The National Petroleum Corporation of Namibia (Namcor) has paid N$68 million for an organisational operations software system that is not fully functioning.
Namcor awarded a software system tender in January 2020 to Green Enterprise Solutions to supply, install, implement, test and commission an enterprise resource planning (ERP) system.
This is a software system used by organisations to manage day-to-day business activities.
Documents in possession of The Namibian show that the price of this software system tender escalated from N$23 million in 2020 to N$68 million in May 2023.
This price is expected to increase, with Namcor planning to spend another N$14 million by March this year.
This is according to an Excel spreadsheet prepared by Namcor’s Department of Information and Communication Technology (ICT).
The move has irked staff members, with concerns being raised of higher spending on a malfunctioning system.
Namcor’s acting managing director, Shiwana Ndeunyema, last month confirmed that the transaction is part of a wider investigation into the operations of the company.
“The management has initiated a cross-cutting investigation on the Namcor operations that is inclusive of this ERP system, and if any foul play is found, the necessary action will be taken as per company policies,” he said.
An Excel spreadsheet seen by The Namibian shows over 70 complaints from employees in several departments at Namcor.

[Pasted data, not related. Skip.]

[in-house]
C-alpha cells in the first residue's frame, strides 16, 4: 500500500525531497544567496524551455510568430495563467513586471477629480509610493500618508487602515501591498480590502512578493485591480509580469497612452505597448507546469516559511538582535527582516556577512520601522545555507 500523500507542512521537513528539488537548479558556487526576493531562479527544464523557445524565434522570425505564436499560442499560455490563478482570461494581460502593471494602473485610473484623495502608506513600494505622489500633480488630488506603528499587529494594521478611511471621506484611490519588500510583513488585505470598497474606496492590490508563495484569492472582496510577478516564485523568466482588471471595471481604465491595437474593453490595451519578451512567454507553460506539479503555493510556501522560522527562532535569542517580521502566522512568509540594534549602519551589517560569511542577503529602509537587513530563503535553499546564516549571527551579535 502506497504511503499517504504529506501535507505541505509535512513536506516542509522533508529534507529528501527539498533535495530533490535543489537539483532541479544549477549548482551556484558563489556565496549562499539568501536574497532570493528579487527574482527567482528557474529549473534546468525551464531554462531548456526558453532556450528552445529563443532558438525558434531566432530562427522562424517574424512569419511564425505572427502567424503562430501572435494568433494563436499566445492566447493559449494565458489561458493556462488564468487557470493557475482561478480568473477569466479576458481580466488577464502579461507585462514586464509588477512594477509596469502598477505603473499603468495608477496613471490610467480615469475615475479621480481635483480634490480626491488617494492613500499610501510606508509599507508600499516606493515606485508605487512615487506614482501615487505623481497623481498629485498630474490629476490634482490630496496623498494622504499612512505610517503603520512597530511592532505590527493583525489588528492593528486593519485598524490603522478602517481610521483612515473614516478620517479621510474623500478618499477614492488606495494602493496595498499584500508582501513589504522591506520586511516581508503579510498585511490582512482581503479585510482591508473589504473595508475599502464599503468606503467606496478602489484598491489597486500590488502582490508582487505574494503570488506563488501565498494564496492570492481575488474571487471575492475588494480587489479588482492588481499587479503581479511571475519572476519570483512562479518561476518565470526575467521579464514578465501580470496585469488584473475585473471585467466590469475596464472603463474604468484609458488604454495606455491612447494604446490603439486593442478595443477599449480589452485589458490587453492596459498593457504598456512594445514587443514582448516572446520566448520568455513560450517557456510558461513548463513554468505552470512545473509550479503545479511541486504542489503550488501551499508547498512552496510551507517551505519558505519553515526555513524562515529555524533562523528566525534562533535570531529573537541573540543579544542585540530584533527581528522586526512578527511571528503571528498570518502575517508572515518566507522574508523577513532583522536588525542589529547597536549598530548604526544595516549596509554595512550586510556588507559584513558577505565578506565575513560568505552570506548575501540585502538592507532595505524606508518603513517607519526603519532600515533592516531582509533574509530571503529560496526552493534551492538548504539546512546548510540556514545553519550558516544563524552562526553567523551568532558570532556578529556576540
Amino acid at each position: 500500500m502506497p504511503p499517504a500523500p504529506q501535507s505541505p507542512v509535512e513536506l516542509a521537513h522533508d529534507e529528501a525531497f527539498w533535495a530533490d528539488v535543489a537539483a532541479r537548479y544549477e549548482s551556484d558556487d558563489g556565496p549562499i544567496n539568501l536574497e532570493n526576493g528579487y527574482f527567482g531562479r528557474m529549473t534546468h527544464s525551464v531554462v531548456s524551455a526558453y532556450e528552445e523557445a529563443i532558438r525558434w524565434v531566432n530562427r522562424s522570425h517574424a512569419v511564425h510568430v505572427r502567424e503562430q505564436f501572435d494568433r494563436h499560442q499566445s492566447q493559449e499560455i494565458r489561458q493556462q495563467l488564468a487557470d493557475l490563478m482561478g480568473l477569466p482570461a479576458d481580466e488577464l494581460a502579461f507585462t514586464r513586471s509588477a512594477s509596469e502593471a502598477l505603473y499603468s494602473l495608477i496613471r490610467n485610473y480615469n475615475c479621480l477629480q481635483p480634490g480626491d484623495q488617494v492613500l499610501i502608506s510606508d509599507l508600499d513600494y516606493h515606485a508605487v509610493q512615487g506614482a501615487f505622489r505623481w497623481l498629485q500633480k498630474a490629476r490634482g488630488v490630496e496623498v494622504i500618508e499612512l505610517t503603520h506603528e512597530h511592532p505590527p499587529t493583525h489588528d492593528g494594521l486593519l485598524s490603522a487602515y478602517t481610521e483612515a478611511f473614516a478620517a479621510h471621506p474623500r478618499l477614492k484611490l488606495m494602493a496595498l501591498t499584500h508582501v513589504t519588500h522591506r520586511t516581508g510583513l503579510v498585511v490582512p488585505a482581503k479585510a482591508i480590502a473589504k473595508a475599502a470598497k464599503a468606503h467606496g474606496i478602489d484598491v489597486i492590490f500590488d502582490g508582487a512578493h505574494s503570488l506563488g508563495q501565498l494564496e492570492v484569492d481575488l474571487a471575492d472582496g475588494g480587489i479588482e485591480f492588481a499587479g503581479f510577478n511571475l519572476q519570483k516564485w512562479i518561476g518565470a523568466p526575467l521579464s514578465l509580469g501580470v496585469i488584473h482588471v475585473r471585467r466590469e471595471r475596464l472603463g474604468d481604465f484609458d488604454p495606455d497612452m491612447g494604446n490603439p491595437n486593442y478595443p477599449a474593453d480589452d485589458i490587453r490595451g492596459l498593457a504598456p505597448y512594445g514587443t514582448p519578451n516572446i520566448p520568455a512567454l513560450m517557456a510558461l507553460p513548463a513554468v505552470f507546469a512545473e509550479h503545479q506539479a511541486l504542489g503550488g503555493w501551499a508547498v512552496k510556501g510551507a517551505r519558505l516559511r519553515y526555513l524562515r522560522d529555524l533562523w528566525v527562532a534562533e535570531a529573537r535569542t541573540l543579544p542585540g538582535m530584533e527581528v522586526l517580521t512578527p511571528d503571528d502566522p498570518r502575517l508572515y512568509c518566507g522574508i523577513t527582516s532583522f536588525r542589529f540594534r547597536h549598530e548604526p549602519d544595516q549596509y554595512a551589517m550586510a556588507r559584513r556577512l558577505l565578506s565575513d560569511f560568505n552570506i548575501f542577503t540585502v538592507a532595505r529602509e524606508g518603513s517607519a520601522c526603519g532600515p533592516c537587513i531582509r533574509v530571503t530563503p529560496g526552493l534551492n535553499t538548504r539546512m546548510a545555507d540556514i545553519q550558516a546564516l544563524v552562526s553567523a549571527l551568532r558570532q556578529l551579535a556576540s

These complaints, made since May 2022, include grievances over incorrect payments due to the software system.
They also involve oil depot users being unable to amend order quantities when there is a gain, and notifications not going through to specific users, resulting in difficulties separating sales update batches per company.
“All these batches need to be approved on a daily basis. If batches are not approved, we will encounter discrepancies with transactions,” the complaint of one Namcor employee in the spreadsheet reads.
Other issues raised include pricing, trading budget not loaded, sales volume by customer, sales volume by customer and per product, as well as budget hold release warning messages.
Documents show that 13 companies competed for the tender.
Namcor’s suspended managing director, Immanuel Mulunga, signed the contract in December 2021, alongside Green Enterprise Solutions’ chairperson, Llewellyn le Hane.
Mulunga on Monday said he was not aware of the challenges.
“I have been on suspension since April 2023, so I am not aware of these challenges. The correct people to ask is the current leadership of Namcor,” he said.
According to the contract, phase one of the project should have been completed on 10 January 2022.
Green Enterprise Solutions’ managing director, Kehad Snydewel, has denied any wrongdoing.
He claimed there was no price escalation, despite The Namibian being in possession of evidence contradicting his claims..
Snydewel last month directed questions to Namcor.
“We successfully implemented the ERP implementation within the time frame stipulated in the original tender document,” he said.
The award took a blow when rival bidders New Point Electronic Solutions and Virtual Technologies objected to the tender.